Tuesday, May 31, 2011

The quiet revolution of women driving in Saudi Arabia

In Saudi Arabia driving is an act of rebellion if you are female. The Alawite monarchy does not like to see them at the wheel, although it is unclear whether there is legislation in place to prohibit it. Even so, driving can be expensive if you're not a man. On 19 May, Manal al-Sharif, a 32 year-old, got into his car and drove through the streets of the city of Khobar.

Sharif had with her Wajeha al-Huwaider, an activist for the rights of women. Al-Huwaider shot the girl driving, and both talked about the constraints faced by women in the Gulf kingdom. The brave Al-Sharif uploaded the video on YouTube, and before it was banned four days later, he was viewed more than 600,000 times.

In the video, Al-Sharif defends female driving completely logical arguments: "What will a woman do in an emergency?", "What if your husband has a heart attack?" He asks. "A woman does not lose his dignity by going to the wheel," says a convinced and attentive to traffic. The next day, al-Sharif led again, this time with his family.

The car was stopped by traffic police, who arrested al-Sharif and his brother but were released the same night. That was the first shock, but the worst came the next day, when she appeared at home the religious police and arrested again. Manal al-Sharif has been detained since then, but now circulating a photograph of him by Twitter and some sources claim that has already been released.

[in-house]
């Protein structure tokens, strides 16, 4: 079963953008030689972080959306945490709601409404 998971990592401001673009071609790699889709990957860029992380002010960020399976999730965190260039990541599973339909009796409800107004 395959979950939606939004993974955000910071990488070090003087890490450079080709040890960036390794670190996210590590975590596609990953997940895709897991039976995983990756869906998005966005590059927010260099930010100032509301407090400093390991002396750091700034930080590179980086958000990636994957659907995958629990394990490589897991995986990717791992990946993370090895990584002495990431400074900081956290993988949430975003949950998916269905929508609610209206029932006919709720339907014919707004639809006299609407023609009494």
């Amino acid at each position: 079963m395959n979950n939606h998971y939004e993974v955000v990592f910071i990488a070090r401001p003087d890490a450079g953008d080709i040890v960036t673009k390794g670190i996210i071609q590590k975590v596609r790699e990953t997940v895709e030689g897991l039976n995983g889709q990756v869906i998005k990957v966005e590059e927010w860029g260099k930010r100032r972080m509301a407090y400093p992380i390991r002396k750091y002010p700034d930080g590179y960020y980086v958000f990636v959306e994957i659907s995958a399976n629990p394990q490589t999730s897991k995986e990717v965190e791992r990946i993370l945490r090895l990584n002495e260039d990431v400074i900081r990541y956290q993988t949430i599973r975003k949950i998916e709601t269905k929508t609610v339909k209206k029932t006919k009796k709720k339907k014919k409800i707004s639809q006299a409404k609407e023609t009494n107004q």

The history of the Saudi woman has gone around the world and has focused attention on the movement for women's rights in Saudi Arabia, one of the schemes that are most limiting. In Facebook there is a campaign, begun before the arrest of Manal al-Sharif, which urges women to "start driving" on 17 June, the group had more than 12,000 fans before it was closed.

Al-Sharif in his video explaining how to participate in the movement, the instructions are simple: No demonstrations, all women have to do is get behind the wheel. On one condition, must be recorded and post the video on YouTube to encourage the rest. Once again social networks are presented as a channel propagator of new ideas.

In fact, in the video posted by Al-Sharif, she tells her co-pilot who has learned that a woman had taken his brother to the hospital via Twitter. Your call has been answered by several women who have emulated and have hung their little revolution on YouTube.

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